Michael H Roffer, professor of legal research at New York Law School, invites the reader to delve into civilisation’s legal past. Commencing in 2250 BC with the oldest written will, and ending in the fight for gay marriage in 2015, Roffer races through ‘250 Milestones in the History of Law’.

Contrary to most treatises on this subject, which are often dense and difficult to digest, this book does feel like a veritable time machine. The reader is given brief glimpses of key legal moments through commentary as well as colourful and well-selected images.

While the book covers events from across the globe, it undoubtedly has a US focus. In particular, many of the more modern entries deal with the US’s treatment of important issues, such as the Scopes ‘Monkey’ trial (pictured), interracial marriage, the death penalty, stem cells and cloning, and the right to die.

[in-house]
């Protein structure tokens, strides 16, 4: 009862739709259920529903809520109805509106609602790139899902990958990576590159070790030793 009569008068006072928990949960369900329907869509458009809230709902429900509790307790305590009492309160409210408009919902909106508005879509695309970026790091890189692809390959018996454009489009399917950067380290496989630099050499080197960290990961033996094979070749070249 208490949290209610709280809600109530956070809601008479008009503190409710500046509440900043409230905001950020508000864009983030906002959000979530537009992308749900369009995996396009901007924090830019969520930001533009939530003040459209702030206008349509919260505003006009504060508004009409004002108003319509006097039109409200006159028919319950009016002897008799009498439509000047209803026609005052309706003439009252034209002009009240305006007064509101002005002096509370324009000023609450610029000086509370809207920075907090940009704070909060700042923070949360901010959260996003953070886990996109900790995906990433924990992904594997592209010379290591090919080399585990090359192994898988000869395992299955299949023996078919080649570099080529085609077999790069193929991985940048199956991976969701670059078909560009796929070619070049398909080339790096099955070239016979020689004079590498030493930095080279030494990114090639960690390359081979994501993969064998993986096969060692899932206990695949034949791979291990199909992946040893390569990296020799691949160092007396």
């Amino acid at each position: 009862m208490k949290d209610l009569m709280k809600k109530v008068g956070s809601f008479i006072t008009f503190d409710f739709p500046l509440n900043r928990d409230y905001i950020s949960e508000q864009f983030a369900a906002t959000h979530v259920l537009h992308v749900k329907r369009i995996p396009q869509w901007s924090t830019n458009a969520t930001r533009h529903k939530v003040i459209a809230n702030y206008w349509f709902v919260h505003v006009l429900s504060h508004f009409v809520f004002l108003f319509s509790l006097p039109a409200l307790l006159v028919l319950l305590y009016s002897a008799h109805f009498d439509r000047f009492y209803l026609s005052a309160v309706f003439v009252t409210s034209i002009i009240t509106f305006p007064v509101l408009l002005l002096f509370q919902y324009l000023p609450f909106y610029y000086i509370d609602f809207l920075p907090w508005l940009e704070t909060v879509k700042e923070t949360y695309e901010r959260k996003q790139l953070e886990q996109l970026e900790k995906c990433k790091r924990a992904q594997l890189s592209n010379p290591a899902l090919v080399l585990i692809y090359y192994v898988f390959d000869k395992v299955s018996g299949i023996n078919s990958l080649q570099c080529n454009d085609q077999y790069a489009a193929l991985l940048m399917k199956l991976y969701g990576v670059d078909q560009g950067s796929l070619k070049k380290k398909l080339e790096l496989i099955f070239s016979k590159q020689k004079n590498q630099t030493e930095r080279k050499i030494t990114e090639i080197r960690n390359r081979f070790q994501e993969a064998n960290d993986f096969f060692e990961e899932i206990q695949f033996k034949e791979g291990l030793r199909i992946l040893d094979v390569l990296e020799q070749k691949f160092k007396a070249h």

This book is for the recreational reader interested in having a bird’s-eye view of the history of law from a US perspective, rather than someone looking for a comprehensive analysis of global events. But as the author states in the introduction, the aim of the ‘essays and the accompanying imagery’ is to ‘pique your curiosity and entice you to delve deeper into areas you find relevant or compelling’. And with a plethora of entries to choose from, you won’t be left wanting for inspiration.

Tamara Jaber is a barrister at Matrix Chambers